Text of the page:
News story today from GamePolitics.com about the South Korean Game Rating Board (GRB) accusing several MMO publishers of obstructing an investigation related to in-game "jackpot items." The crux of this investigation appears to be that players spend virtual currency for an unknown item. The item may be powerful, it may be worthless, but players are willing to shell out virtual dollars in the hopes that they will get the powerful item at a significantly reduced price.
I'm no expert on South Korean law, but in the US, this type of activity could well be legally problematic. Why? Because, as we've covered on this blog before, every US state has some form of law against illegal lotteries. And "jackpot items" could very well constitute an illegal lottery.
What exactly is a lottery? From a legal perspective, three things define a lottery: prize, chance, and consideration. Prize is usually defined as something of value, and clearly virtual items are "something" that has "value" (if they didn't, no one would spend virtual, or real, currency on them). So we've got prize. Moreover, chance is clearly present. Some players will get items of value, others will not. That just leaves consideration.
Consideration in the area of lottery law is something of a term of art. In can be generally understood as the giving of something of value, but this includes a significant expenditure of time, energy, or attention (this is in contrast to other areas of law, where consideration refers only to monetary value). Thus, for the "jackpot items"activity to be an illegal lottery, the exchange of virtual currency for a chance to get a great virtual item must constitute consideration.
Leaving aside those circumstances where a player buys virtual currency with real money (there's no question that would be consideration), does this impact every game on the planet, which necessarily involves the expenditure of time, energy, or attention to earn virtual currency, could be subject to lottery liability for "jackpot" items?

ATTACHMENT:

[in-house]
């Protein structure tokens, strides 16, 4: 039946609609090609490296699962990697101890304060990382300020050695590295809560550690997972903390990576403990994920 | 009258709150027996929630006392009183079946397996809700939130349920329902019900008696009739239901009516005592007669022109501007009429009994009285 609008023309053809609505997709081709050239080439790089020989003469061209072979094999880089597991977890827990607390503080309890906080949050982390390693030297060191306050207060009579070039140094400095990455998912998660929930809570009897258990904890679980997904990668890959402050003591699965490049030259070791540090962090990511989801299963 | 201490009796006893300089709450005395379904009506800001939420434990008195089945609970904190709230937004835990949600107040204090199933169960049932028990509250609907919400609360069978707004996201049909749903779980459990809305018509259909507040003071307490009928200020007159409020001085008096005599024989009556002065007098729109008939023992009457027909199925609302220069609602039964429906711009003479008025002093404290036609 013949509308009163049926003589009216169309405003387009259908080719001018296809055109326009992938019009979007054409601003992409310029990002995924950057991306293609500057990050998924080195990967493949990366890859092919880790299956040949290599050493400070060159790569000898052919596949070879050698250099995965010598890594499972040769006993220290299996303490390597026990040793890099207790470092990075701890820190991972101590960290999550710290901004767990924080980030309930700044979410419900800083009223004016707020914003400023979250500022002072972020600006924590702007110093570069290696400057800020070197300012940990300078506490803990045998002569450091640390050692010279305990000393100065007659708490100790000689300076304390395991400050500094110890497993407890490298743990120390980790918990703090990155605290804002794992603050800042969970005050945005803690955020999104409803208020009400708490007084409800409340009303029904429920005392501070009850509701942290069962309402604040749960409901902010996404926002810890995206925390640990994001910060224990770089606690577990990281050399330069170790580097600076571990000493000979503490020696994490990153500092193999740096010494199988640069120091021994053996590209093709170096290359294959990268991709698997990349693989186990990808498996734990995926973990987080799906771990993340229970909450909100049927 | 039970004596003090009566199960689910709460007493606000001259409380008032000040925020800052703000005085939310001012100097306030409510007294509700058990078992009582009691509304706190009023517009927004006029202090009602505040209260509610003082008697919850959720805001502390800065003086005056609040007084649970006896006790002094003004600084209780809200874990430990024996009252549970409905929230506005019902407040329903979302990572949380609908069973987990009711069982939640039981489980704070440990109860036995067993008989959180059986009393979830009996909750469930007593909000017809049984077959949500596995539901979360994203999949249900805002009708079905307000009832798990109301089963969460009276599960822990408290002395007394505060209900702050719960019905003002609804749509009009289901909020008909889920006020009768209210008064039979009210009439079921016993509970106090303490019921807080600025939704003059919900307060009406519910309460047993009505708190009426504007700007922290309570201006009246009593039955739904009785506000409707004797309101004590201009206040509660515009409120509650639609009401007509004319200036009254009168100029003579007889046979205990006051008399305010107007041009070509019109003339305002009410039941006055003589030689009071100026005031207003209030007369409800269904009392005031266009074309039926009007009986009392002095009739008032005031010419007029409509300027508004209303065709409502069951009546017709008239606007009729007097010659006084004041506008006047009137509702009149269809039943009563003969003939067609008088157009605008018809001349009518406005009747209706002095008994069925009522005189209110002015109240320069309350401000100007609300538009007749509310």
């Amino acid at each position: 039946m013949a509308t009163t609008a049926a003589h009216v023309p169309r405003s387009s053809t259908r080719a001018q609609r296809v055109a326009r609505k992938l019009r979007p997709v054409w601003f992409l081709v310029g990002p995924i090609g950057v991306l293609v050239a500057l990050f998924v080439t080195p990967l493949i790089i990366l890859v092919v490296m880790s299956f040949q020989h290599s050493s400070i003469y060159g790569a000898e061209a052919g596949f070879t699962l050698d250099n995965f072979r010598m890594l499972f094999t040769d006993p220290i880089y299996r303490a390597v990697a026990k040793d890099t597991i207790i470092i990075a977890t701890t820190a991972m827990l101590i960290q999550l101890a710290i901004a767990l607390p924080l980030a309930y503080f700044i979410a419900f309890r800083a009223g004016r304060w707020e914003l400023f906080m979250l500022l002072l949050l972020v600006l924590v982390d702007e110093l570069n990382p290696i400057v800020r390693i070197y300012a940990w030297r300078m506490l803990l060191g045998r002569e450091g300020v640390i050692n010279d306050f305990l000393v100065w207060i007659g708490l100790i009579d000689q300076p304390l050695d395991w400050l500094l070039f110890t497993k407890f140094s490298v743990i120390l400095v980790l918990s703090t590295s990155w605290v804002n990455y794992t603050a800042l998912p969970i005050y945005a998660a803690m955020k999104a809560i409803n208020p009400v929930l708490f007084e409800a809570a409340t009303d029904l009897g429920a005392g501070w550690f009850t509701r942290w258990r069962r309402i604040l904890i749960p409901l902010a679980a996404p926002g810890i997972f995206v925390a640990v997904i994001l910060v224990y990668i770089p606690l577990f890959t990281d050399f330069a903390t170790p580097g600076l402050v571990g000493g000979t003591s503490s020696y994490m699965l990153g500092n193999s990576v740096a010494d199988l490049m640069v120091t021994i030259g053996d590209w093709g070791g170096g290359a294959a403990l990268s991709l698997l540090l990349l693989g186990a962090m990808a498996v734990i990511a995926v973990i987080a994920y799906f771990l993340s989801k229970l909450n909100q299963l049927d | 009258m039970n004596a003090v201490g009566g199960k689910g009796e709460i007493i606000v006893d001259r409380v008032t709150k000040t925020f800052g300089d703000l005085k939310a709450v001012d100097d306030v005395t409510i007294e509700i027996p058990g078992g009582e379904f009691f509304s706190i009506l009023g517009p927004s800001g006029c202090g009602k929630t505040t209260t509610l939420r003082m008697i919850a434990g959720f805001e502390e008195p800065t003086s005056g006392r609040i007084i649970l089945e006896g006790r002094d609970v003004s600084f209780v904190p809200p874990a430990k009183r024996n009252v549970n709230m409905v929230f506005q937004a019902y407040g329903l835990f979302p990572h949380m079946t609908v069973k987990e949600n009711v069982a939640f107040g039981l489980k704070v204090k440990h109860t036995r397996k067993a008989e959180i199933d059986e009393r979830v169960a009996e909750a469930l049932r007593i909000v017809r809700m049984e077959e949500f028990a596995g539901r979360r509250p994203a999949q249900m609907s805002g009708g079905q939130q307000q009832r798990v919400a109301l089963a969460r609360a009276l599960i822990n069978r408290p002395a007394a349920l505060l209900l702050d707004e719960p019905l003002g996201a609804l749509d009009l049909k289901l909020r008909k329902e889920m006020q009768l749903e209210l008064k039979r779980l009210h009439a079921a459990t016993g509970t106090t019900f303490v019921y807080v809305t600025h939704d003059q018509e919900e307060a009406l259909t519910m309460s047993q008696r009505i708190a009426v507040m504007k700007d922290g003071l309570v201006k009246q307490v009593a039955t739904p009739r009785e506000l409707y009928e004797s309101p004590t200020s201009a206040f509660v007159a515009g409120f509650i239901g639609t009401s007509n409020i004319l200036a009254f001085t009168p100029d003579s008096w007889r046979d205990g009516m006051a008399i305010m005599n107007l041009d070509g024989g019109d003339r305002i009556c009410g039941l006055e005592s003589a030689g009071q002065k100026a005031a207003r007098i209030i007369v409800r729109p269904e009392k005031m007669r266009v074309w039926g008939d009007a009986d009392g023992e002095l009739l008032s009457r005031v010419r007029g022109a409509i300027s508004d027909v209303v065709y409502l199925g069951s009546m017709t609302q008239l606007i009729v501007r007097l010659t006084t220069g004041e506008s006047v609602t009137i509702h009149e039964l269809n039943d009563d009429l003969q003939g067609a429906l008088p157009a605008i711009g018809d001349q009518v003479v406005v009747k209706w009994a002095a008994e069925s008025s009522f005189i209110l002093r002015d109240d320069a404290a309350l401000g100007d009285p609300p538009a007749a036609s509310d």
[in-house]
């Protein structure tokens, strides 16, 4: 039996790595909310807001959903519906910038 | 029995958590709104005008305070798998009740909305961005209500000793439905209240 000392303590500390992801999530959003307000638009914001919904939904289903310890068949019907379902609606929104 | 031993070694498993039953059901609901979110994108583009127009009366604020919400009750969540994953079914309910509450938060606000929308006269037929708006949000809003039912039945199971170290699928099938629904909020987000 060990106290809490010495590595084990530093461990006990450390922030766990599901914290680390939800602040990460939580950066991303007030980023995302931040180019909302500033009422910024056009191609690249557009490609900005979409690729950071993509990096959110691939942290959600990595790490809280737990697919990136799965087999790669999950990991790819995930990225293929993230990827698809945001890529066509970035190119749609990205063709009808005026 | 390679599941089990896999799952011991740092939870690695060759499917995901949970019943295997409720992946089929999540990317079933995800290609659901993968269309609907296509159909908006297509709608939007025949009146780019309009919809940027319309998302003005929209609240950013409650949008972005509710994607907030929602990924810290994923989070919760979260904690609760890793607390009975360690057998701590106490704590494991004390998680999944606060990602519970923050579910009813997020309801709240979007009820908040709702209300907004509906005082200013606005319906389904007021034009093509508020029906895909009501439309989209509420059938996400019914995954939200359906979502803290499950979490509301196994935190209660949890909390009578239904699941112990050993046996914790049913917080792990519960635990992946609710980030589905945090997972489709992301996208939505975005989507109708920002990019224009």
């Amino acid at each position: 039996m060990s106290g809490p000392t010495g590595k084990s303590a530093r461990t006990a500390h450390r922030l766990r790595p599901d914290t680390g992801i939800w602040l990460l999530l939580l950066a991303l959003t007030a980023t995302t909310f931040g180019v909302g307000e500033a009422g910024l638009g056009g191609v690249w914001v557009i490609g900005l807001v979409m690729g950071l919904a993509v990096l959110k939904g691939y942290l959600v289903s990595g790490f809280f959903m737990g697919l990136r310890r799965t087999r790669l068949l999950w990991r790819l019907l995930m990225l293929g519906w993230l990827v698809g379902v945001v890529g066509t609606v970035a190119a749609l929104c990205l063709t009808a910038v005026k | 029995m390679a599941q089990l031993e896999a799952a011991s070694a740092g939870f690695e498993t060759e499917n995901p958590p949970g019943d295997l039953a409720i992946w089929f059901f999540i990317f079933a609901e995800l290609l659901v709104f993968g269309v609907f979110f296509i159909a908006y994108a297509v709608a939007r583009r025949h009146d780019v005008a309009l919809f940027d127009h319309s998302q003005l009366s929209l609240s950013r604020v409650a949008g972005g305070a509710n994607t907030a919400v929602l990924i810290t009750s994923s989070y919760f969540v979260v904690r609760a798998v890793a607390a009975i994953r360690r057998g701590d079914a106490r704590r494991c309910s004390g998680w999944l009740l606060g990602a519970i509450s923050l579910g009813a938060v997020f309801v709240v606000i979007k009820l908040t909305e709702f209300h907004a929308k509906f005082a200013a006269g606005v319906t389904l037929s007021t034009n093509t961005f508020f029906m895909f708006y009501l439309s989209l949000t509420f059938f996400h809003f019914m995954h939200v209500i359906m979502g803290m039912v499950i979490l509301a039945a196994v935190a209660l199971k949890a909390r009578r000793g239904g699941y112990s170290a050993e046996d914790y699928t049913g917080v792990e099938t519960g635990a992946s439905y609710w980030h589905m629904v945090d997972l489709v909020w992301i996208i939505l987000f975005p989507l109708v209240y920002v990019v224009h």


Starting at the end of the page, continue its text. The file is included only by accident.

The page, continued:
Perhaps, but I see a few problems with this.
First, most game players spend time with a game as a form of entertainment. I buy a game to play it, and the earning of virtual gold, items and badges is all part of the experience. Therefore, at the end of the day, I got full enjoyment from the fruits of my labor - my time spent playing the game, and earning virtual currency, yielded me exactly what I was hoping it would, an experience. My participation in a "jackpot" item activity is all part of that experience, not the sole reason I played the game (goldfarmers notwithstanding).
So, if the time I spent in the game was because I wanted the experience, and not because I wanted to earn money for jackpot item drawings, then perhaps the jackpot item activity doesn't have a consideration element. Of course, some argued this in the context of the Deal or No Deal text message cases, without much success. But unlike the Deal or No Deal cases, where the "experience" lasted a grand total of 10 seconds (or less) while you sent a text, in a video game the experience could be 50, 60, even 100 hours or more. I think it's hard to argue that the "experience" theory is little more than a cover for the sweepstakes - for me, it's the whole reason I play the game in the first place.
Second, it may be that virtual currency is obtainable without the need to either buy it or grind away earning it. What if every new player of a game was given 10 at the outset of the game, and was given the opportunity to participate in a "jackpot" item drawing? In this case, the new player didn't buy the gold, nor did the player spend significant time earning it. Arguing consideration in this case would be difficult, and made even more difficult if all "jackpot" item drawings were restricted to noobs.
Third, what if you removed the virtual currency element from the equation? What if you granted every player a "mystery item" upon leveling up? Sure, the player spent time leveling the character, but I cannot imagine anyone seeing this as a problem. Furthermore, this would strongly reinforce the "experience" theory espoused above.
The bottom line is that, when it comes to lottery laws, there is a real risk for US games companies. Not only are lottery laws enforced by federal agencies, they are also enforced by state agencies and consumers. This is the proverbial litigation trifecta - federal investigations, state investigations, and class actions. So knowing which side of the law you fall in can be incredibly helpful if you want to avoid significant legal costs and penalties.
If you have any questions about lottery law, you should speak with someone who is knowledgeable about this area if you have questions - this is not something you want to "take a chance" on (sorry, had to say it).